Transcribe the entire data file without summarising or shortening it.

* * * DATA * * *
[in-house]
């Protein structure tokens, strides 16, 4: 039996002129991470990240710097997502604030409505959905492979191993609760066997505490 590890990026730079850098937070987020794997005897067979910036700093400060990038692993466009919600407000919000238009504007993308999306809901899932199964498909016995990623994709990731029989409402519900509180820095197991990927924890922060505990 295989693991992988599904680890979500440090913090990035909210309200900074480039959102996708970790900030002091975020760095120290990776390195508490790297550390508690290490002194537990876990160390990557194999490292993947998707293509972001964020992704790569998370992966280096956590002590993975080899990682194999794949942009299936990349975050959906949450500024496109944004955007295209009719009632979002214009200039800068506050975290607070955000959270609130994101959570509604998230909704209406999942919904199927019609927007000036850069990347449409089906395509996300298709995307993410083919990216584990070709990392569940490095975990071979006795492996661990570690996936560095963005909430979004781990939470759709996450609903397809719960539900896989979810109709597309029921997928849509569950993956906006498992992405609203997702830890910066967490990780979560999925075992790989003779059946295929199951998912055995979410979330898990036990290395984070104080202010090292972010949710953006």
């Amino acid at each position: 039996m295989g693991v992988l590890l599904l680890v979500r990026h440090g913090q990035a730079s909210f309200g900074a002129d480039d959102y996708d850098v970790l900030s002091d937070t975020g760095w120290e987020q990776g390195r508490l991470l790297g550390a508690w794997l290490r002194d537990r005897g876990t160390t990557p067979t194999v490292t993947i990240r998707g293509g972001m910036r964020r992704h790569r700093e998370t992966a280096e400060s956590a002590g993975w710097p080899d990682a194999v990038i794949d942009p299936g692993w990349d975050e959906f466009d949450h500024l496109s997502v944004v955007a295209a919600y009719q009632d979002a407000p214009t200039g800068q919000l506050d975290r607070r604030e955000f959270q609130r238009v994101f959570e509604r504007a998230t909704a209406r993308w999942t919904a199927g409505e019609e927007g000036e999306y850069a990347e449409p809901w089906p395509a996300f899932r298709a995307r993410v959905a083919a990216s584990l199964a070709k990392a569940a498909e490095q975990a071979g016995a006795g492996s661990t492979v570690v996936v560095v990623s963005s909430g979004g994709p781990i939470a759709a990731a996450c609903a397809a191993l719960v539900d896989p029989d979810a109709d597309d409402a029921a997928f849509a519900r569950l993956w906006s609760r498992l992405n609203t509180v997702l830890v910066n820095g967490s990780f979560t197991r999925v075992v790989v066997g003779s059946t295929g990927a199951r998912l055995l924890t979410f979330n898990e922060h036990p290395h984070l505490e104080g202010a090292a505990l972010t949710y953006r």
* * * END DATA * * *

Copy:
[in-house]
């Protein structure tokens, strides 16, 4: 039996002129991470990240710097997502604030409505959905492979191993609760066997505490 590890990026730079850098937070987020794997005897067979910036700093400060990038692993466009919600407000919000238009504007993308999306809901899932199964498909016995990623994709990731029989409402519900509180820095197991990927924890922060505990 295989693991992988599904680890979500440090913090990035909210309200900074480039959102996708970790900030002091975020760095120290990776390195508490790297550390508690290490002194537990876990160390990557194999490292993947998707293509972001964020992704790569998370992966280096956590002590993975080899990682194999794949942009299936990349975050959906949450500024496109944004955007295209009719009632979002214009200039800068506050975290607070955000959270609130994101959570509604998230909704209406999942919904199927019609927007000036850069990347449409089906395509996300298709995307993410083919990216584990070709990392569940490095975990071979006795492996661990570690996936560095963005909430979004781990939470759709996450609903397809719960539900896989979810109709597309029921997928849509569950993956906006498992992405609203997702830890910066967490990780979560999925075992790989003779059946295929199951998912055995979410979330898990036990290395984070104080202010090292972010949710953006």
């Amino acid at each position: 039996m295989g693991v992988l590890l599904l680890v979500r990026h440090g913090q990035a730079s909210f309200g900074a002129d480039d959102y996708d850098v970790l900030s002091d937070t975020g760095w120290e987020q990776g390195r508490l991470l790297g550390a508690w794997l290490r002194d537990r005897g876990t160390t990557p067979t194999v490292t993947i990240r998707g293509g972001m910036r964020r992704h790569r700093e998370t992966a280096e400060s956590a002590g993975w710097p080899d990682a194999v990038i794949d942009p299936g692993w990349d975050e959906f466009d949450h500024l496109s997502v944004v955007a295209a919600y009719q009632d979002a407000p214009t200039g800068q919000l506050d975290r607070r604030e955000f959270q609130r238009v994101f959570e509604r504007a998230t909704a209406r993308w999942t919904a199927g409505e019609e927007g000036e999306y850069a990347e449409p809901w089906p395509a996300f899932r298709a995307r993410v959905a083919a990216s584990l199964a070709k990392a569940a498909e490095q975990a071979g016995a006795g492996s661990t492979v570690v996936v560095v990623s963005s909430g979004g994709p781990i939470a759709a990731a996450c609903a397809a191993l719960v539900d896989p029989d979810a109709d597309d409402a029921a997928f849509a519900r569950l993956w906006s609760r498992l992405n609203t509180v997702l830890v910066n820095g967490s990780f979560t197991r999925v075992v790989v066997g003779s059946t295929g990927a199951r998912l055995l924890t979410f979330n898990e922060h036990p290395h984070l505490e104080g202010a090292a505990l972010t949710y953006r």